Having in this manner dealt with recent experiences, Kidron turns to the problems set by them. He notices, first, steady rises in prices. Although they rose for different reasons at different times, their explanation, he says, ‘needs to take in more than simple pressure of demand.’ He thinks that the additional factors ‘are basically institutional,’ because big firms control their own prices. Beyond that, workers, with or without the connivance of big business, were able to raise their wages and often ‘well beyond productivity increases in the economy as a whole.’ This has been possible, in part, because in the dynamic sectors of the economy ‘ever-smaller bodies of workers are able to wield ever-larger influence as wage pace-makers.’ High wages and high profits thus go hand-in-hand and make for higher prices. If this were so, there would be no problem. Capitalistically, however, higher prices make sense only when they alter the distribution of income between labour and capital. Prices rise not because wages are high, but in order to lower them.
Although Kidron credits the arms economy with economic stability, he does not see clearly its close connection with the rise of prices. The fact, however, that taxes do not affect profits should indicate that the costs of arms production are in part offset by way of price increases and in this manner distributed over the whole of society. The rise of prices must exceed the rise of wages, for if this were not the case, profits would diminish and, to that extent, arms production. The increase of the latter requires constantly increasing prices despite the increasing productivity of labour, which may maintain and even enlarge profits and wages. Yet, no matter what the wages are, they must be a decreasing quantity to total social production.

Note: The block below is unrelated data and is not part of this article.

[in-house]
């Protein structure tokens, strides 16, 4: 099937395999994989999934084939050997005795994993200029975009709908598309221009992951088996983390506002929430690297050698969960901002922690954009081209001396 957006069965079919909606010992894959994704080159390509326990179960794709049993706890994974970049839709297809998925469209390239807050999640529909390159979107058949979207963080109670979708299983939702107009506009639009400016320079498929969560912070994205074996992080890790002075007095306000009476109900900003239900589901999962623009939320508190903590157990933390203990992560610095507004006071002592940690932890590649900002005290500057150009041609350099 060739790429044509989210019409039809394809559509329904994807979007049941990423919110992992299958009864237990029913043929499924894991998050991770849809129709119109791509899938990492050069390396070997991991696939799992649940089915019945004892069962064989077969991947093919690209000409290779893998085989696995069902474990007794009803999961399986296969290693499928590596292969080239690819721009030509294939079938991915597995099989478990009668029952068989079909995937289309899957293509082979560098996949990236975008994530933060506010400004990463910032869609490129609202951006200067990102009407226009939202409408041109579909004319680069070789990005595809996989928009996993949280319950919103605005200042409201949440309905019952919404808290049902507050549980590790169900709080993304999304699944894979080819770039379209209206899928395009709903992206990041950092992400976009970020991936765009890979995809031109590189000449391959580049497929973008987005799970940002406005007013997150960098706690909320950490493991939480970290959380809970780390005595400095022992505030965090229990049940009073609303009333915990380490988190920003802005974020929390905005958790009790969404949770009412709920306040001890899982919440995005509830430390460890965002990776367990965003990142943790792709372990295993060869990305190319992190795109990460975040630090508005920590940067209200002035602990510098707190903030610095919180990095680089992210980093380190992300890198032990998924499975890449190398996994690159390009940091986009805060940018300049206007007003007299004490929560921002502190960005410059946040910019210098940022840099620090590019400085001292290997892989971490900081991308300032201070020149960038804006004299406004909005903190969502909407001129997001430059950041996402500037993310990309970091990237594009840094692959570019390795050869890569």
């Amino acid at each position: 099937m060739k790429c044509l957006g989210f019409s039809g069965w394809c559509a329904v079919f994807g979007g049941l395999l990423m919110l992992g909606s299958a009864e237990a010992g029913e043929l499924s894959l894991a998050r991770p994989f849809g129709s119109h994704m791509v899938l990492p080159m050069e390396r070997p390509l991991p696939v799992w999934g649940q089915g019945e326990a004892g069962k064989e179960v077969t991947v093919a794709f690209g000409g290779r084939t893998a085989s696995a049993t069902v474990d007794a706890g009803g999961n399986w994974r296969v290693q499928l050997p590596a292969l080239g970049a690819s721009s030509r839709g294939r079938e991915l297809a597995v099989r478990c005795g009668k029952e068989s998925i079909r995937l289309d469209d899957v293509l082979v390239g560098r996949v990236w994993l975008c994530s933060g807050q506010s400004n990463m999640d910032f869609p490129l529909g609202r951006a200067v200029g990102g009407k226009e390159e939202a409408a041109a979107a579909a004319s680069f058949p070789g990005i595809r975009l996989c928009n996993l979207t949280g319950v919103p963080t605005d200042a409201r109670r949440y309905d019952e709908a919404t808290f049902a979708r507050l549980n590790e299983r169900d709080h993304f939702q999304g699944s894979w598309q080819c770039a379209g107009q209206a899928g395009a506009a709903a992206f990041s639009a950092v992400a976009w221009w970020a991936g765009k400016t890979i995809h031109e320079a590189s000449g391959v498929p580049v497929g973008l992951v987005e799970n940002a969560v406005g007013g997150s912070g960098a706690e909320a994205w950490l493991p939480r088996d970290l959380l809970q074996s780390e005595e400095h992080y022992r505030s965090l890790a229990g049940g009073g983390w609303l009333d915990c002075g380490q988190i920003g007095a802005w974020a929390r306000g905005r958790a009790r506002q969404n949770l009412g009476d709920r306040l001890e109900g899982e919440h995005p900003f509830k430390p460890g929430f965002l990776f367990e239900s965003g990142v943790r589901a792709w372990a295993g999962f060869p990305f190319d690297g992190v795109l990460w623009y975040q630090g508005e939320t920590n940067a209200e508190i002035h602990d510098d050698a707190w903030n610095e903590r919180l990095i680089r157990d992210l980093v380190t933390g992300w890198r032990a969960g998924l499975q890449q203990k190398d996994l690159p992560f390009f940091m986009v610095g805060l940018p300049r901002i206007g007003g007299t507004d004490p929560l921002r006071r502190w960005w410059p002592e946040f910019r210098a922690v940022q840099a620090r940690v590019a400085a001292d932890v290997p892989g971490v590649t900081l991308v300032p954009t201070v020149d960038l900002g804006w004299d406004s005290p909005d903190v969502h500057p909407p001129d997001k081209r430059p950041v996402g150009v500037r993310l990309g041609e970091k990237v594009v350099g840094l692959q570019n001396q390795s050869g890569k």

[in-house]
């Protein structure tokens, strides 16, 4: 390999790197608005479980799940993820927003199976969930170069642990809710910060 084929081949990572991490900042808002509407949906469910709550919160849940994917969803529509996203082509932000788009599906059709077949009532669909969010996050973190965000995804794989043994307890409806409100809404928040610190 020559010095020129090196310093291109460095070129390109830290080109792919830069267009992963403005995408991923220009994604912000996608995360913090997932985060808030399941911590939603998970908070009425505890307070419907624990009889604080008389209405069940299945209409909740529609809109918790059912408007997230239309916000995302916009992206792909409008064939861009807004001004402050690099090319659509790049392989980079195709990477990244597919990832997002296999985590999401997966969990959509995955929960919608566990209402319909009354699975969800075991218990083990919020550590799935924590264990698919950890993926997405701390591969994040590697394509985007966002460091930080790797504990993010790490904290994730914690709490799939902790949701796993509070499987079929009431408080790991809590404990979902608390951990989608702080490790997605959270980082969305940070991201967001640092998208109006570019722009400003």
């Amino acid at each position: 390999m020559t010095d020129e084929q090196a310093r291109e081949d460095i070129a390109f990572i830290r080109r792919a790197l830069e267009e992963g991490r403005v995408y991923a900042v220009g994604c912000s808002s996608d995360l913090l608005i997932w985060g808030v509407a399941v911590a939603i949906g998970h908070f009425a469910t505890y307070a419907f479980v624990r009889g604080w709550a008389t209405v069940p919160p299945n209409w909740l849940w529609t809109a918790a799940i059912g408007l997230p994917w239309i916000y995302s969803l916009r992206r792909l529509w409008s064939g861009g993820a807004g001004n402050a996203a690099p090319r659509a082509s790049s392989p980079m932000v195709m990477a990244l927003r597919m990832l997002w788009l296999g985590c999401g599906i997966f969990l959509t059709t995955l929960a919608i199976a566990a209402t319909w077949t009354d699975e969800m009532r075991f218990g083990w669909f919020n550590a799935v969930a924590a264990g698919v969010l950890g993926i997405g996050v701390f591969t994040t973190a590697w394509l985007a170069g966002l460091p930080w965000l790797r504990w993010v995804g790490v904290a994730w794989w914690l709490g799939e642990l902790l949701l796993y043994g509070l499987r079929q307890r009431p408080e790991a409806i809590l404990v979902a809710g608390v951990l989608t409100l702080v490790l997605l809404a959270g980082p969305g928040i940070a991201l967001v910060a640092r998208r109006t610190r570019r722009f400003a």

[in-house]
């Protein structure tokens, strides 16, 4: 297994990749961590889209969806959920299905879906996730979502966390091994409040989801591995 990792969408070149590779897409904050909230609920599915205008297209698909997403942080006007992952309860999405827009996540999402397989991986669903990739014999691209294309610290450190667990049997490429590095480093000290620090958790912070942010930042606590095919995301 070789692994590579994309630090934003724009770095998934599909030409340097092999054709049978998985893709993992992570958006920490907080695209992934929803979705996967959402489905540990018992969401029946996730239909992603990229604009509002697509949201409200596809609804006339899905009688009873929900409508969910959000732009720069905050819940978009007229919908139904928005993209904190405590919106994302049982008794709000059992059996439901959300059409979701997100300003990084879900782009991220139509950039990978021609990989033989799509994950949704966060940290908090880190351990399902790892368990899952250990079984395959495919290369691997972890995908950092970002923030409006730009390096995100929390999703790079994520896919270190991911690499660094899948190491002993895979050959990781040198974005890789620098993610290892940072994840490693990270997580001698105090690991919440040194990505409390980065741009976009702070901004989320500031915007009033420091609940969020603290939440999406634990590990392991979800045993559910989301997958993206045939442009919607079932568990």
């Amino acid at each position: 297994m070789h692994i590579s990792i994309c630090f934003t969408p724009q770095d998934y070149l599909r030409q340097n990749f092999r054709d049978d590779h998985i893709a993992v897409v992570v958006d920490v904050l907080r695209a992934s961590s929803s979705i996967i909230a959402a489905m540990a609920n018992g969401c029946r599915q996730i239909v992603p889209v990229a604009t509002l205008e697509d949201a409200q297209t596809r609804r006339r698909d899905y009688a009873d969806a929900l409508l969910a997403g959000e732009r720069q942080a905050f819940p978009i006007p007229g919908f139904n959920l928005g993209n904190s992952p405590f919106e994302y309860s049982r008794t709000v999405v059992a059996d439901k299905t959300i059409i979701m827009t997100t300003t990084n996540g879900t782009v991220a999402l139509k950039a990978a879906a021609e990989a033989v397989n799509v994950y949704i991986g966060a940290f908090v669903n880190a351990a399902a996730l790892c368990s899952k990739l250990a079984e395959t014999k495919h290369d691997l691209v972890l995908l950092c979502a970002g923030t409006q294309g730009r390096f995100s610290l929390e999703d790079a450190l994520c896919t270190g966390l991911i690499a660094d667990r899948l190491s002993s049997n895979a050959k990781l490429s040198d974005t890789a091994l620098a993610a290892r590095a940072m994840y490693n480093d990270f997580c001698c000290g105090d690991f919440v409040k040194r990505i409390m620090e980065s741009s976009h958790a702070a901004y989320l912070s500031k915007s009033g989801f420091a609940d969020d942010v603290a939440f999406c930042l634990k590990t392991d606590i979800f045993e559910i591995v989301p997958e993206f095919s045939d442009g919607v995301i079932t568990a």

This may be done by either inflationary or deflationary methods. But if arms production is to rise, it can come about only by inflationary methods. The deflationary method and the reduction of arms production, noted by Kidron, fall together. Still, prices continue to rise in order to secure the threatened profitability of capital. This is not, as Kidron assumes, because national and international institutional rigidities prevent the ‘equilibrium mechanism’ of expansion and contraction to run its course, but because the profitability of capital is now threatened by an expansion as well as by a contraction of production. While increased arms production endangers capital accumulation, its reduction does not necessarily yield a rate of accumulation sufficient to secure social stability. In either case, the only way open to cope with the dilemma is to reduce wages. Where this cannot be accomplished by way of the market and price relations by monetary and fiscal means, bourgeois governments will try to accomplish it by way of wage controls.